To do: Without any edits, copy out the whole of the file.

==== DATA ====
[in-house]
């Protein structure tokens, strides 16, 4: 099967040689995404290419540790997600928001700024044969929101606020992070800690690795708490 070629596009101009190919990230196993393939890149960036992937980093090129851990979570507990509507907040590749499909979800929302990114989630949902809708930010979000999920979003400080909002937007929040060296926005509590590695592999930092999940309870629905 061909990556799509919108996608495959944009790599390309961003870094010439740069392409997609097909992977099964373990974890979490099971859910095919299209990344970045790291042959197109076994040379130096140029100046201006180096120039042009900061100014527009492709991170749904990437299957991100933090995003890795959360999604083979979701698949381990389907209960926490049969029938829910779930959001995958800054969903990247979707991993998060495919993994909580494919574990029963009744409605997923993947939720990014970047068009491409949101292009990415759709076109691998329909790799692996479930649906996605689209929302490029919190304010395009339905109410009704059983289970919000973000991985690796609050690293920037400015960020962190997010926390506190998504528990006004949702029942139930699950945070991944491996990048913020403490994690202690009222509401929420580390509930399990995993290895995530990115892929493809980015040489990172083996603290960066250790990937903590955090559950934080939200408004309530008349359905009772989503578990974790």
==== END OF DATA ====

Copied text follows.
[in-house]
């Protein structure tokens, strides 16, 4: 099967040689995404290419540790997600928001700024044969929101606020992070800690690795708490 070629596009101009190919990230196993393939890149960036992937980093090129851990979570507990509507907040590749499909979800929302990114989630949902809708930010979000999920979003400080909002937007929040060296926005509590590695592999930092999940309870629905 061909990556799509919108996608495959944009790599390309961003870094010439740069392409997609097909992977099964373990974890979490099971859910095919299209990344970045790291042959197109076994040379130096140029100046201006180096120039042009900061100014527009492709991170749904990437299957991100933090995003890795959360999604083979979701698949381990389907209960926490049969029938829910779930959001995958800054969903990247979707991993998060495919993994909580494919574990029963009744409605997923993947939720990014970047068009491409949101292009990415759709076109691998329909790799692996479930649906996605689209929302490029919190304010395009339905109410009704059983289970919000973000991985690796609050690293920037400015960020962190997010926390506190998504528990006004949702029942139930699950945070991944491996990048913020403490994690202690009222509401929420580390509930399990995993290895995530990115892929493809980015040489990172083996603290960066250790990937903590955090559950934080939200408004309530008349359905009772989503578990974790």